Katko made the comments as GOP leadership toured the southern border. House Minority Leader Kevin McCarthy of California said CBP agents told him individuals from Iran, Yemen, Sri Lanka and China had been detained amid the rush.



Meanwhile, GOP Sen. Lindsey Graham of South Carolina told Fox News the border crisis was a “great way for terrorists to come into our country.”

“Word is out that the Trump policies are being replaced by the Biden administration [policy] that if you get one foot in America, you are never going to leave,” he told Sean Hannity on March 9.

“People will be coming … by the hundreds of thousands by the summer. It is a humanitarian crisis. It’s going to be an economic crisis for our cities along the border, and eventually is going to be a national security crisis, because they’re children today but they could easily be terrorists tomorrow.”

But as we’re told, these are serious exceptions to the rule. We’re also going to be told how that watchlist net is cast fairly wide. The FBI says it consists of individuals who are “known to be or reasonably suspected of being involved in terrorist activities.” We don’t know that they’re imminently planning on doing them.

Let’s note, first, that the four people whose names match those on the terrorist watchlist are those we’ve caught.

It also doesn’t take a whole lot of bad actors to change history.

One man shot Ronald Reagan. Unless you’re caught up in an Oliver Stone fever dream, one man shot John Kennedy. It took 19 hijackers to crash four planes and kill almost 3,000 people on 9/11.

So, yes, you can say, “Most migrants arriving at the U.S.-Mexico border come from Mexico or Central America and are seeking asylum, family reunification or better jobs in the U.S.” We can debate how legitimate those asylum claims are, but that’s for another day.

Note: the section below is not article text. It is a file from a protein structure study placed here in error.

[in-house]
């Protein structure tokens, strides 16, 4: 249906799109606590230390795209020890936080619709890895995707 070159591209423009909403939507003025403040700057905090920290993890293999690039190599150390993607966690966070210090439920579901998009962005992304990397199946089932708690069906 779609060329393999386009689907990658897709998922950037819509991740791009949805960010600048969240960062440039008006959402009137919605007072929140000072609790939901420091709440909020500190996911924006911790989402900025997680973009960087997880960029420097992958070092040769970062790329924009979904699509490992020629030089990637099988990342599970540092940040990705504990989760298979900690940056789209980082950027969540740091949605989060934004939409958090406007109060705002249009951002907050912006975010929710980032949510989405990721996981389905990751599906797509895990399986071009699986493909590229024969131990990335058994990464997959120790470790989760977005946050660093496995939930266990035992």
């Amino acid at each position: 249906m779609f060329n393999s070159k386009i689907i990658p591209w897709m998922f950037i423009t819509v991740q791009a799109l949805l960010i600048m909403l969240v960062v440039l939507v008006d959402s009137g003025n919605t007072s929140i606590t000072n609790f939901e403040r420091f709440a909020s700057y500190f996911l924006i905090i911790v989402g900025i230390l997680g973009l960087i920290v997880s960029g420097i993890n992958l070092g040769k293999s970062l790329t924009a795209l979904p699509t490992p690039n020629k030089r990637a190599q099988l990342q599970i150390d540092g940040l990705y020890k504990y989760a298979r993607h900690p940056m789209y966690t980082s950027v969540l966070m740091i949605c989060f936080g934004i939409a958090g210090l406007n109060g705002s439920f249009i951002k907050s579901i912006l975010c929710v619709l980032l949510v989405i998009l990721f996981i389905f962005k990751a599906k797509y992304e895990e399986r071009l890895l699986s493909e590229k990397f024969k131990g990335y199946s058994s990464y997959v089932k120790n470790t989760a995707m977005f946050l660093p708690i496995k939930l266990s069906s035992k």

Instead, what’s clear is that substantially more migrants are coming because Joe Biden promised to change our immigration and asylum policies, yet Biden also has no logistical solution to deal with the influx that rhetoric created.

As we try to put together some kind of workable plan to deal with this, we’re informed that, yes, migrants from overseas whose names match individuals on the terrorist watchlist have been caught at the border.

I’m not worried about whether they were “seeking asylum, family reunification or better jobs.”

Instead, I’m wondering why this situation exists in the first place and why we have a president and an administration that have invited migration chaos without any plan to deal with it — and how terrorists might exploit it.

Truth and Accuracy

Submit a Correction →



We are committed to truth and accuracy in all of our journalism. Read our editorial standards.

Tags:
, , , , , , , , ,
Parler Share
C. Douglas Golden is a writer who splits his time between the United States and Southeast Asia. Specializing in political commentary and world affairs, he's written for Conservative Tribune and The Western Journal since 2014.
C. Douglas Golden is a writer who splits his time between the United States and Southeast Asia. Specializing in political commentary and world affairs, he's written for Conservative Tribune and The Western Journal since 2014. Aside from politics, he enjoys spending time with his wife, literature (especially British comic novels and modern Japanese lit), indie rock, coffee, Formula One and football (of both American and world varieties).
Birthplace
Morristown, New Jersey
Education
Catholic University of America
Languages Spoken
English, Spanish
Topics of Expertise
American Politics, World Politics, Culture




Conversation